The reactant gases are applied to the wafers so as to form desired layers of material upon the wafers. Using chemical vapor deposition, layers of positively doped semiconductor and layers of negatively doped semiconductor can be formed upon wafers in a manner that defines the active region of LEDs. Other layers, such as conductive layers, insulator layers, and passivation layers, can also be formed.

The reactant gases can be applied to the wafers via a shower head that is disposed above the susceptor. It is desirable that the reactant gases be applied uniformly across a wafer so as to facilitate the deposition of uniform (in thickness and composition) layers of material upon the wafer. The uniformity with which reactant gases are applied to a wafer depends, at least in part, upon the uniformity of the temperature of the shower head, particularly the lower surface and injectors thereof.

In view of the foregoing, it is desirable to provide a method and system for facilitating enhanced control of reactant gases that are injected into a chemical vapor deposition chamber.

BRIEF SUMMARY

Systems and methods are disclosed herein to provide enhanced control of reactant gases in a chemical vapor deposition (CVD) chamber. In accordance with an example of an embodiment, reactant gases can be better mixed and controlled by more closely positioning injectors for different gases and/or concentrations of gases with respect to one another and by maintaining a more uniform temperature of the lower surface and injectors of the shower head.

More particularly, in accordance with an example of an embodiment a shower head for a chemical vapor deposition chamber can comprise a plurality of first injectors for a first reactant gas and a plurality of second injectors for a second reactant gas. The first and second reactant gases can have different compositions (can contain different materials) and/or concentrations with respect to one another.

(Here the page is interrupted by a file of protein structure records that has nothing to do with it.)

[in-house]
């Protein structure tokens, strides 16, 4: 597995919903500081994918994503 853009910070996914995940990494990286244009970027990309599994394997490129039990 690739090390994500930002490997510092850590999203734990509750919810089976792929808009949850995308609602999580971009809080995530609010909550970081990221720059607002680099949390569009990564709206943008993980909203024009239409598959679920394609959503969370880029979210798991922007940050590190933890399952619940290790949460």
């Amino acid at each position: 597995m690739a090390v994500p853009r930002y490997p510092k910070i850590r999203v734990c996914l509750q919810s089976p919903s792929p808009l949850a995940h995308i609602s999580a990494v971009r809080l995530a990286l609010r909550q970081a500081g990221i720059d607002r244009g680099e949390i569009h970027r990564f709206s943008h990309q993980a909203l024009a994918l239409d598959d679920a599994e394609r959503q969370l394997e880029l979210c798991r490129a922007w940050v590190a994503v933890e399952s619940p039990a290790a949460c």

The first and second injectors can be interspersed among one another so as to enhance control of the mixing and delivery of reactant gases within the chemical deposition chamber. By interspersing the first and second injectors among one another, reactions between gases injected thereby, as well as the delivery of materials to the wafers, can be better controlled. By enhancing such control of the mixing and delivery of reactant gases within the chemical vapor deposition chamber, enhanced uniformity of material deposition upon the wafers can be achieved.

In accordance with an example of an embodiment, a more uniform temperature of the shower head can be provided by water cooling the shower head. More particularly, the shower head can comprise a cooling water manifold for distributing cooling water and a plurality of substantially horizontal bores in fluid communication with the cooling water manifold for communicating water through the shower head so as to cool the shower head. Optionally, the shower head can further comprise a reactant gas manifold for distributing reactant gas, and a plurality of substantially horizontal bores in fluid communication with the reactant gas manifold for distributing reactant gas to a plurality of injectors. The injectors to which reactant gas is distributed from the horizontal bores can be interspersed with injectors that receive reactant gas directly, e.g., via vertical bores.

By more uniformly maintaining the temperature of the shower head, particularly the lower surface and injectors thereof, enhanced uniformity of material deposition upon wafers can be achieved. Cooling the shower head also inhibits heat damage thereto that can result in damage to the chamber and/or wafers within the chamber.

In accordance with an example of an embodiment, a method of forming a shower head for a chemical vapor deposition chamber can comprise providing a plate, forming a cooling water manifold in the plate for distributing cooling water, and forming a plurality of substantially horizontal bores in fluid communication with the cooling water manifold for distributing cooling water through the plate so as to cool the shower head. Optionally, the method can further comprise forming a reactant gas manifold in the plate for distributing reactant gas, forming a plurality of substantially horizontal bores in fluid communication with the reactant gas manifold for distributing reactant gas through the plate, and forming a plurality of injectors in fluid communication with the plurality of bores that distribute the reactant gas.